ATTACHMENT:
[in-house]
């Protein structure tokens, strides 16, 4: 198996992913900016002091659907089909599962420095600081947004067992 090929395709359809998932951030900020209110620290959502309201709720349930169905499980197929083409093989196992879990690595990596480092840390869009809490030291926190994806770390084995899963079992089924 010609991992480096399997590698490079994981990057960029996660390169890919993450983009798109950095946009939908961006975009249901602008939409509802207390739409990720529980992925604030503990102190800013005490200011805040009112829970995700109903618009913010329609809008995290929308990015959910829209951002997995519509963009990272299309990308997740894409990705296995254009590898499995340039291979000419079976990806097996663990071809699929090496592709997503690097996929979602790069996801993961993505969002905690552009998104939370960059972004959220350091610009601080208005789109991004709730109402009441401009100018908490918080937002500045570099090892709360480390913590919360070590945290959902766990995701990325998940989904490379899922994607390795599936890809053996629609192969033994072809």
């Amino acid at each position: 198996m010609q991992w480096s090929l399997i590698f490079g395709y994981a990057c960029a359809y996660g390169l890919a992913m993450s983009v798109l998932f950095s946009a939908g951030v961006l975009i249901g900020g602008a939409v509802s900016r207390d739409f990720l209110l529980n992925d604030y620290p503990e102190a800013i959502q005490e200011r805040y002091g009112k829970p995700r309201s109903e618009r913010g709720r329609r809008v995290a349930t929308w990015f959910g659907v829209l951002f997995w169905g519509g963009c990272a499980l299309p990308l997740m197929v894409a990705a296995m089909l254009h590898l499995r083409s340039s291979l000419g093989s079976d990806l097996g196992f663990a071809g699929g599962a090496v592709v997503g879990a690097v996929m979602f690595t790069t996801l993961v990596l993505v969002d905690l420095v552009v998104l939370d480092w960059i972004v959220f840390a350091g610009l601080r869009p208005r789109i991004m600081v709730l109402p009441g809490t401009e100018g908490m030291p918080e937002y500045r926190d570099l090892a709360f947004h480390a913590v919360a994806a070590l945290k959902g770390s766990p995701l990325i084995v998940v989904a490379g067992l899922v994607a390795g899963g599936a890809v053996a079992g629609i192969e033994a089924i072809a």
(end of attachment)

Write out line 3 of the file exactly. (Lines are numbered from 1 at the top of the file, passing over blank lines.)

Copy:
């Amino acid at each position: 198996m010609q991992w480096s090929l399997i590698f490079g395709y994981a990057c960029a359809y996660g390169l890919a992913m993450s983009v798109l998932f950095s946009a939908g951030v961006l975009i249901g900020g602008a939409v509802s900016r207390d739409f990720l209110l529980n992925d604030y620290p503990e102190a800013i959502q005490e200011r805040y002091g009112k829970p995700r309201s109903e618009r913010g709720r329609r809008v995290a349930t929308w990015f959910g659907v829209l951002f997995w169905g519509g963009c990272a499980l299309p990308l997740m197929v894409a990705a296995m089909l254009h590898l499995r083409s340039s291979l000419g093989s079976d990806l097996g196992f663990a071809g699929g599962a090496v592709v997503g879990a690097v996929m979602f690595t790069t996801l993961v990596l993505v969002d905690l420095v552009v998104l939370d480092w960059i972004v959220f840390a350091g610009l601080r869009p208005r789109i991004m600081v709730l109402p009441g809490t401009e100018g908490m030291p918080e937002y500045r926190d570099l090892a709360f947004h480390a913590v919360a994806a070590l945290k959902g770390s766990p995701l990325i084995v998940v989904a490379g067992l899922v994607a390795g899963g599936a890809v053996a079992g629609i192969e033994a089924i072809a």